Walking in the rain is fun.

Notice the double-yellow line? Yes, we have too many cars on campus.

The bus which circulates around campus spewing out lots of fumes.
Abe told me that USM is buying 6 more buses. Me? I want to get rid of them.

11.40 am - got back to the Kampus Sejahtera office slightly sweating. Abe came in to chat. And then Mervin. So the three of us set off to our lunch appointment at the Red House with Kah Hing to talk about the student-organised Environmental Conference and Plastic Forum to be held on 10th Oct and 1st Nov. More of that later.

12.00 noon - lunch, strategy meeting, pacifying ... apparently, one or two of the volunteers needed a heart-to-heart talk; hope I am not stressing them out with too high expectations.

1.30 pm or so - back in office; continued to chat with Abe.

2.00 pm start blogging - that's what you read way up there.

3.30 pm - decided I couldn't depend on the RapidPenang schedule so headed for the Minden Gate instead. More buses heading for the Jetty.

3.45 pm - reached the bus stop but a bus zoomed by. Damn.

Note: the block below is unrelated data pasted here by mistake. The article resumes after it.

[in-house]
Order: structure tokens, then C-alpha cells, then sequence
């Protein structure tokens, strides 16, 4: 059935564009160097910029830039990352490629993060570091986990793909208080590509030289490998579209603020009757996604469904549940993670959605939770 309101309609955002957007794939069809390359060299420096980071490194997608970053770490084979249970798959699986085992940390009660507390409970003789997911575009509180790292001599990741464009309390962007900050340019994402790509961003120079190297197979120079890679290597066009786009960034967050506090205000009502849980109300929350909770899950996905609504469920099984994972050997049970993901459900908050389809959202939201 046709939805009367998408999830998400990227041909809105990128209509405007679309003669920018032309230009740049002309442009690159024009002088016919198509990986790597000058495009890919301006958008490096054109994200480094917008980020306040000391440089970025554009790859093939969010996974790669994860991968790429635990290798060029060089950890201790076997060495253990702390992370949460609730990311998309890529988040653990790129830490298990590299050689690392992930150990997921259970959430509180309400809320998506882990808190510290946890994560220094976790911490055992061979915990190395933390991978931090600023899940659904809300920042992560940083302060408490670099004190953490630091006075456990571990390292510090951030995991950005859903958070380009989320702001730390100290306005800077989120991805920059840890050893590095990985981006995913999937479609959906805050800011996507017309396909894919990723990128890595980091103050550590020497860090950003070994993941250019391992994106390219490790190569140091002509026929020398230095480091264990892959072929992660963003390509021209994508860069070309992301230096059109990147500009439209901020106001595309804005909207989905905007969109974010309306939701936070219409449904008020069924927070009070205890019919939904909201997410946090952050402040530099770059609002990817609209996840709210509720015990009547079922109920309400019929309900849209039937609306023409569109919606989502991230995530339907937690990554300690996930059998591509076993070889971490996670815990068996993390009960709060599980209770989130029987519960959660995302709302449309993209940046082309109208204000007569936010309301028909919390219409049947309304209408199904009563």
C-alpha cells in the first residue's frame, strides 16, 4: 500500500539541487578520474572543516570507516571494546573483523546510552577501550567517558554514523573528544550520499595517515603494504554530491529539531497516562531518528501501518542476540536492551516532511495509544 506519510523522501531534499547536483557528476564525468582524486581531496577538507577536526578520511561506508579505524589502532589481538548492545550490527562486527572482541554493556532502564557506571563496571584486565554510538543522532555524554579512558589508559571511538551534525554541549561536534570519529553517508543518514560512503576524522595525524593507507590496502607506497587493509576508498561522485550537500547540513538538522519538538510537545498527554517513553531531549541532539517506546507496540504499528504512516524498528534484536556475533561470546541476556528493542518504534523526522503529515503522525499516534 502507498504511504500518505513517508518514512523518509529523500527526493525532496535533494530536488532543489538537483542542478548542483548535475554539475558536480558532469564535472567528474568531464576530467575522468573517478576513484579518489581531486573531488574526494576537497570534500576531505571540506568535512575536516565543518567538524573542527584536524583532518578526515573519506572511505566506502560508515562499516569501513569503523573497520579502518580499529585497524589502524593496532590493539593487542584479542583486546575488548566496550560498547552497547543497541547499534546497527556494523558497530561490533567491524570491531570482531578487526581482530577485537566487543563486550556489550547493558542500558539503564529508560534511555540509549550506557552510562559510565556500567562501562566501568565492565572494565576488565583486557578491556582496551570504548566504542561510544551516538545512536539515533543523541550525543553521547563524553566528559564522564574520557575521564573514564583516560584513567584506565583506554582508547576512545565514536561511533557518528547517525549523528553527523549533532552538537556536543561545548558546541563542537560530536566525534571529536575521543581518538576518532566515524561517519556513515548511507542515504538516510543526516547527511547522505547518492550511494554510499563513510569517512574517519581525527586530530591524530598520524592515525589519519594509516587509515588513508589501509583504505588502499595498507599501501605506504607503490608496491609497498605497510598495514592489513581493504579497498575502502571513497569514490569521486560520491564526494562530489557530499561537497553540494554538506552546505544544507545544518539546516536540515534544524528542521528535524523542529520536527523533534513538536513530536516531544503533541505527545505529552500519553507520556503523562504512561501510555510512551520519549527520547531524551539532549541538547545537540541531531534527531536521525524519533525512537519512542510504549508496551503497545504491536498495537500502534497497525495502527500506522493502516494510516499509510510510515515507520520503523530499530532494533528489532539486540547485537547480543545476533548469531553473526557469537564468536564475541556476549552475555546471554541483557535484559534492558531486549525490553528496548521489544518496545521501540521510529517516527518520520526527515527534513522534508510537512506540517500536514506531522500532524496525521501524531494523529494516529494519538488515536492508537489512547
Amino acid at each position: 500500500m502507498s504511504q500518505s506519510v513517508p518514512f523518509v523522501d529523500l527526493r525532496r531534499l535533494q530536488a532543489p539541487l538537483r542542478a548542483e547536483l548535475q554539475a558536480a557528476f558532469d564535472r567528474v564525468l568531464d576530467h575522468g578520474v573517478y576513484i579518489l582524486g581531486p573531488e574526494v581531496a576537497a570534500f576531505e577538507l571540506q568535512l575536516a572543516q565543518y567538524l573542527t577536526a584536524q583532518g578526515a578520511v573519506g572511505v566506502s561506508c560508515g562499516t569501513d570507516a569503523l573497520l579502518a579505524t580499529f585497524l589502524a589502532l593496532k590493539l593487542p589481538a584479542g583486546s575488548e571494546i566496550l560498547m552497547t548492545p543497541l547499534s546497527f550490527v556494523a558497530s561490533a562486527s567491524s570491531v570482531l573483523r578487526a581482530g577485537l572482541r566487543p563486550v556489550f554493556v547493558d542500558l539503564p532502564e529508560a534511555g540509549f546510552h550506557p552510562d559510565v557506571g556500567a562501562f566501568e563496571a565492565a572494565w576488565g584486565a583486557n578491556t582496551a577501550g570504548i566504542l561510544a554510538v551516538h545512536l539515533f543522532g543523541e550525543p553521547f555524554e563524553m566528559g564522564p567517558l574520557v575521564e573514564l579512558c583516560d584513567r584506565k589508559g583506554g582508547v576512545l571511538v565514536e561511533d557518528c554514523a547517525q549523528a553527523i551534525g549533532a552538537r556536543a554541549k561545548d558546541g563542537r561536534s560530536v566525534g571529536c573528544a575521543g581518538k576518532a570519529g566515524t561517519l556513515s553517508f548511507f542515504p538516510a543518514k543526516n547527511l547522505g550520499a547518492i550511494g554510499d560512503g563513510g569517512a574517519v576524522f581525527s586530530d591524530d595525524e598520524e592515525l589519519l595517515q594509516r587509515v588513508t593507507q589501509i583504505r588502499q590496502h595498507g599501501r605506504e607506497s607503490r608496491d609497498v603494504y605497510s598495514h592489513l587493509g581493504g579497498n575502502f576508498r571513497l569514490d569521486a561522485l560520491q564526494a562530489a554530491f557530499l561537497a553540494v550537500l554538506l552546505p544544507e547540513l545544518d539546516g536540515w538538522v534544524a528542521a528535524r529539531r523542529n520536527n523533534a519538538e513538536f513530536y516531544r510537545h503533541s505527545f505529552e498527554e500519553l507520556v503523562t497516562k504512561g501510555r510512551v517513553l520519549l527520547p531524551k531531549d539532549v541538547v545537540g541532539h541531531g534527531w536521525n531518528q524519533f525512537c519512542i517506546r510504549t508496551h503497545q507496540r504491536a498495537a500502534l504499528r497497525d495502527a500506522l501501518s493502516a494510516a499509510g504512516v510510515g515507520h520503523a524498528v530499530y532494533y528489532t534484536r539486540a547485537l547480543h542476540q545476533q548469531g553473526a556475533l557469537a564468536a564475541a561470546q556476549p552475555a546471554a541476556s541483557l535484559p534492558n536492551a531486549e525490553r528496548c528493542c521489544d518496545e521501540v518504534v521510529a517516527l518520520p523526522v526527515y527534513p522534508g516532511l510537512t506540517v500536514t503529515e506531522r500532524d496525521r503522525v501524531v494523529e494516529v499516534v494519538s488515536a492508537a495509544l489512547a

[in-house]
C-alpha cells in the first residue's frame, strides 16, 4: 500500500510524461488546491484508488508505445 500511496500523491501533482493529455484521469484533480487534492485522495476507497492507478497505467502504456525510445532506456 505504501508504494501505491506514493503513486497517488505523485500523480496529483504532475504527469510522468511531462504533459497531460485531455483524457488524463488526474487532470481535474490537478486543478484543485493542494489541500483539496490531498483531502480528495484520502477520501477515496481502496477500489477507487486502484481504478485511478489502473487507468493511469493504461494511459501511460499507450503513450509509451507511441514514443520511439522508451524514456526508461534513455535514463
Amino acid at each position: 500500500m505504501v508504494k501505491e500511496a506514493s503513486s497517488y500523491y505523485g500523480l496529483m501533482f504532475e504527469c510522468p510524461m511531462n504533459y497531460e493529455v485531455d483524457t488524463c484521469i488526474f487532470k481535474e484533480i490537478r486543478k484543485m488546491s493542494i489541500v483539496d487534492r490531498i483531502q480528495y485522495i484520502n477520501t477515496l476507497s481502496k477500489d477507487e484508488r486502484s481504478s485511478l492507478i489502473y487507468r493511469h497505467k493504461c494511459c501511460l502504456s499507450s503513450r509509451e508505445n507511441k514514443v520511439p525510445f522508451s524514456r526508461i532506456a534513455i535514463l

3.46 pm - bus 301 arrived. Is this the bus to the Jetty? Yes. The lighted sign is readable from far. Fare RM1.50. Quite crowded. The bus goes through Jelutong, Jalan Sungei Pinang, then Komtar and ...

4.15 pm - arrived at the Jetty.

4.35 pm - Ferry finally arrives.

4.55 pm - Ferry docks in Butterworth and I walked to the brand new temporary Penang Sentral where RapidPenang hangs out.

5.01 pm - waiting for RapidPenang bus for Air Tawar. There is no notice board or schedule anywhere.

5.16 pm - got fed up of waiting. Went to the window which says "Information". No it is not a RapidPenang counter but yes she can help. So when's the next bus to Air Tawar. She checks. There should have been one at 5.15 (but where is it?). The next one? 5.45 pm. I'm not waiting. Is the old bus company still operating. Yes, on the other side.

So I walked over, hunted for the UTC bus in the mess of long distance buses, puddles ... Got on the bus which says "Kuala Muda". Fare RM1.20. No air-con, old, a little dirty and crowded.

5.45 pm - got off the bus on the main road.

6.00 pm or so - Hi, honey I'm home. My wife had just got home and was already putting the soup to boil. Total travel time 2 and half hours.

OK, I hear your question. Why do you live so far from your place of work in the first place? Good question. Come back some other time for the answers.

Thursday, 4 September 2008

TapauWare Party